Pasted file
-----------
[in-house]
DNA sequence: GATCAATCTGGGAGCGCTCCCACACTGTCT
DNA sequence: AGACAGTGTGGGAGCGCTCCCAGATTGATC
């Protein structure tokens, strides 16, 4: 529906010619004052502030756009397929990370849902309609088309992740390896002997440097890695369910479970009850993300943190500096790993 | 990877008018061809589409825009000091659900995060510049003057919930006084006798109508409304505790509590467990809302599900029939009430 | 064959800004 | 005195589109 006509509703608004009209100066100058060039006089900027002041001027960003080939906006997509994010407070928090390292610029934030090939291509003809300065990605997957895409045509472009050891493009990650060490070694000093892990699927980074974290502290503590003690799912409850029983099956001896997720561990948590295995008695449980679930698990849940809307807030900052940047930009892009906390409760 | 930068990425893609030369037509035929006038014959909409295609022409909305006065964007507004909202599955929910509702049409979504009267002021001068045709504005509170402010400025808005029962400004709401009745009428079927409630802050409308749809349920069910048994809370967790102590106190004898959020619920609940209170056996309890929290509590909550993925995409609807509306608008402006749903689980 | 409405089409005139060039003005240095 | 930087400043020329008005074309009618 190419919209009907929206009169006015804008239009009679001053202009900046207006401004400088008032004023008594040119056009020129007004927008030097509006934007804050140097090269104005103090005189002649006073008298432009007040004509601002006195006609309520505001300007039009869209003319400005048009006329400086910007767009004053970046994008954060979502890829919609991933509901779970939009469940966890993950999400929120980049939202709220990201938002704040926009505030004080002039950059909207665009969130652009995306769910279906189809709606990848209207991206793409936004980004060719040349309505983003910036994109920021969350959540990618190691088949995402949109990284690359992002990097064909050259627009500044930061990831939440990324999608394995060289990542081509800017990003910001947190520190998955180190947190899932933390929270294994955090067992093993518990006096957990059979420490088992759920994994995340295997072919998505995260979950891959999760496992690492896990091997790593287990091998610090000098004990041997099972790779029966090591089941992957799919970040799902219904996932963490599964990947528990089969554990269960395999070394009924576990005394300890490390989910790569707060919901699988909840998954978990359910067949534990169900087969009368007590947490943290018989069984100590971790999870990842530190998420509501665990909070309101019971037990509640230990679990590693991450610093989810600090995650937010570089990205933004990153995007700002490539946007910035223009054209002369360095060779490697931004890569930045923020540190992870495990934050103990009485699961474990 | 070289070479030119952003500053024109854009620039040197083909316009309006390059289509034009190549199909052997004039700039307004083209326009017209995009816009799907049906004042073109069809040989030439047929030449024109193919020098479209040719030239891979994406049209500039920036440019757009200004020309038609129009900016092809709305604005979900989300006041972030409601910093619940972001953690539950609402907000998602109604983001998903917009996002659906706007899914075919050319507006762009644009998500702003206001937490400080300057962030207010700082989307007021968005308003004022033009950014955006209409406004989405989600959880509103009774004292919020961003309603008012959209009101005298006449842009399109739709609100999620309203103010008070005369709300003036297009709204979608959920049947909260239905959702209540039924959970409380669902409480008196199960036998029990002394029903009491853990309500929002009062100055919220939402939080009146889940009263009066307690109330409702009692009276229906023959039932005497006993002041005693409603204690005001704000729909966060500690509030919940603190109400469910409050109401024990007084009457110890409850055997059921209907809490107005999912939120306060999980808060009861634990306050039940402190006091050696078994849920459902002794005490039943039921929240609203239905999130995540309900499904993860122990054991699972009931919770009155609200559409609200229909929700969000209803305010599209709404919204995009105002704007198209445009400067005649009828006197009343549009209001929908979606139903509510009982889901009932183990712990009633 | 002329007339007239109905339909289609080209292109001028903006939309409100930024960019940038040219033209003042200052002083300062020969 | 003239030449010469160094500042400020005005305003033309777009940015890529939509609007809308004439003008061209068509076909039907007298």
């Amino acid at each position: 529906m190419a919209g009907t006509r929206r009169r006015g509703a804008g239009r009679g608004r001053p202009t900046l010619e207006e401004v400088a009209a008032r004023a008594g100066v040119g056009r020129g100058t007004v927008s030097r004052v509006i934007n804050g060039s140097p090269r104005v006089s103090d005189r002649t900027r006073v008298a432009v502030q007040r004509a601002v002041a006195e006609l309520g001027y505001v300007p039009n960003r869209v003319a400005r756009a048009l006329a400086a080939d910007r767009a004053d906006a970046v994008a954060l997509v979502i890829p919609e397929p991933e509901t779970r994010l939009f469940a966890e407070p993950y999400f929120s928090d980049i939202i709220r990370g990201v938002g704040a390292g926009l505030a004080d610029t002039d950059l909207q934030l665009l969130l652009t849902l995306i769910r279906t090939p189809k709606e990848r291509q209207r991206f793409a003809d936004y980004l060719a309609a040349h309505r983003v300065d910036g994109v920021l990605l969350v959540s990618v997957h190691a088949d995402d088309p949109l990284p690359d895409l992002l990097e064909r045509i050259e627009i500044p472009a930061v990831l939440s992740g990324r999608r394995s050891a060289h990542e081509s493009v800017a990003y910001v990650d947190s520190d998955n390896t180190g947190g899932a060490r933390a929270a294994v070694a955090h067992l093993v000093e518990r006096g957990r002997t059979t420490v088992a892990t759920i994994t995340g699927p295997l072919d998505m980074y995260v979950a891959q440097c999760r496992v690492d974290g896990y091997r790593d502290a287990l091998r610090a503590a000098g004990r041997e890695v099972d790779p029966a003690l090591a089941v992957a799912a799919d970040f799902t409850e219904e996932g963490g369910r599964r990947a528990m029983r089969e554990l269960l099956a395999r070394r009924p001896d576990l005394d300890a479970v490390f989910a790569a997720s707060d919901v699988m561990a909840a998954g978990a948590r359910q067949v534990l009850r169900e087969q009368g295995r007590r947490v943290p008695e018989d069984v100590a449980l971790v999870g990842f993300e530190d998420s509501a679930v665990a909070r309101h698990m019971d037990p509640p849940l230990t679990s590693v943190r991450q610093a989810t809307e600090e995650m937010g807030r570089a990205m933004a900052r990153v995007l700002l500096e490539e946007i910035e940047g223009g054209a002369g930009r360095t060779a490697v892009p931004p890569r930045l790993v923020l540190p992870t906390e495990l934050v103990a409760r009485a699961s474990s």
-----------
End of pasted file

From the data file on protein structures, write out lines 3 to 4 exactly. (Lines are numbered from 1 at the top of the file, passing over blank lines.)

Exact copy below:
DNA sequence: AGACAGTGTGGGAGCGCTCCCAGATTGATC
């Protein structure tokens, strides 16, 4: 529906010619004052502030756009397929990370849902309609088309992740390896002997440097890695369910479970009850993300943190500096790993 | 990877008018061809589409825009000091659900995060510049003057919930006084006798109508409304505790509590467990809302599900029939009430 | 064959800004 | 005195589109 006509509703608004009209100066100058060039006089900027002041001027960003080939906006997509994010407070928090390292610029934030090939291509003809300065990605997957895409045509472009050891493009990650060490070694000093892990699927980074974290502290503590003690799912409850029983099956001896997720561990948590295995008695449980679930698990849940809307807030900052940047930009892009906390409760 | 930068990425893609030369037509035929006038014959909409295609022409909305006065964007507004909202599955929910509702049409979504009267002021001068045709504005509170402010400025808005029962400004709401009745009428079927409630802050409308749809349920069910048994809370967790102590106190004898959020619920609940209170056996309890929290509590909550993925995409609807509306608008402006749903689980 | 409405089409005139060039003005240095 | 930087400043020329008005074309009618 190419919209009907929206009169006015804008239009009679001053202009900046207006401004400088008032004023008594040119056009020129007004927008030097509006934007804050140097090269104005103090005189002649006073008298432009007040004509601002006195006609309520505001300007039009869209003319400005048009006329400086910007767009004053970046994008954060979502890829919609991933509901779970939009469940966890993950999400929120980049939202709220990201938002704040926009505030004080002039950059909207665009969130652009995306769910279906189809709606990848209207991206793409936004980004060719040349309505983003910036994109920021969350959540990618190691088949995402949109990284690359992002990097064909050259627009500044930061990831939440990324999608394995060289990542081509800017990003910001947190520190998955180190947190899932933390929270294994955090067992093993518990006096957990059979420490088992759920994994995340295997072919998505995260979950891959999760496992690492896990091997790593287990091998610090000098004990041997099972790779029966090591089941992957799919970040799902219904996932963490599964990947528990089969554990269960395999070394009924576990005394300890490390989910790569707060919901699988909840998954978990359910067949534990169900087969009368007590947490943290018989069984100590971790999870990842530190998420509501665990909070309101019971037990509640230990679990590693991450610093989810600090995650937010570089990205933004990153995007700002490539946007910035223009054209002369360095060779490697931004890569930045923020540190992870495990934050103990009485699961474990 | 070289070479030119952003500053024109854009620039040197083909316009309006390059289509034009190549199909052997004039700039307004083209326009017209995009816009799907049906004042073109069809040989030439047929030449024109193919020098479209040719030239891979994406049209500039920036440019757009200004020309038609129009900016092809709305604005979900989300006041972030409601910093619940972001953690539950609402907000998602109604983001998903917009996002659906706007899914075919050319507006762009644009998500702003206001937490400080300057962030207010700082989307007021968005308003004022033009950014955006209409406004989405989600959880509103009774004292919020961003309603008012959209009101005298006449842009399109739709609100999620309203103010008070005369709300003036297009709204979608959920049947909260239905959702209540039924959970409380669902409480008196199960036998029990002394029903009491853990309500929002009062100055919220939402939080009146889940009263009066307690109330409702009692009276229906023959039932005497006993002041005693409603204690005001704000729909966060500690509030919940603190109400469910409050109401024990007084009457110890409850055997059921209907809490107005999912939120306060999980808060009861634990306050039940402190006091050696078994849920459902002794005490039943039921929240609203239905999130995540309900499904993860122990054991699972009931919770009155609200559409609200229909929700969000209803305010599209709404919204995009105002704007198209445009400067005649009828006197009343549009209001929908979606139903509510009982889901009932183990712990009633 | 002329007339007239109905339909289609080209292109001028903006939309409100930024960019940038040219033209003042200052002083300062020969 | 003239030449010469160094500042400020005005305003033309777009940015890529939509609007809308004439003008061209068509076909039907007298």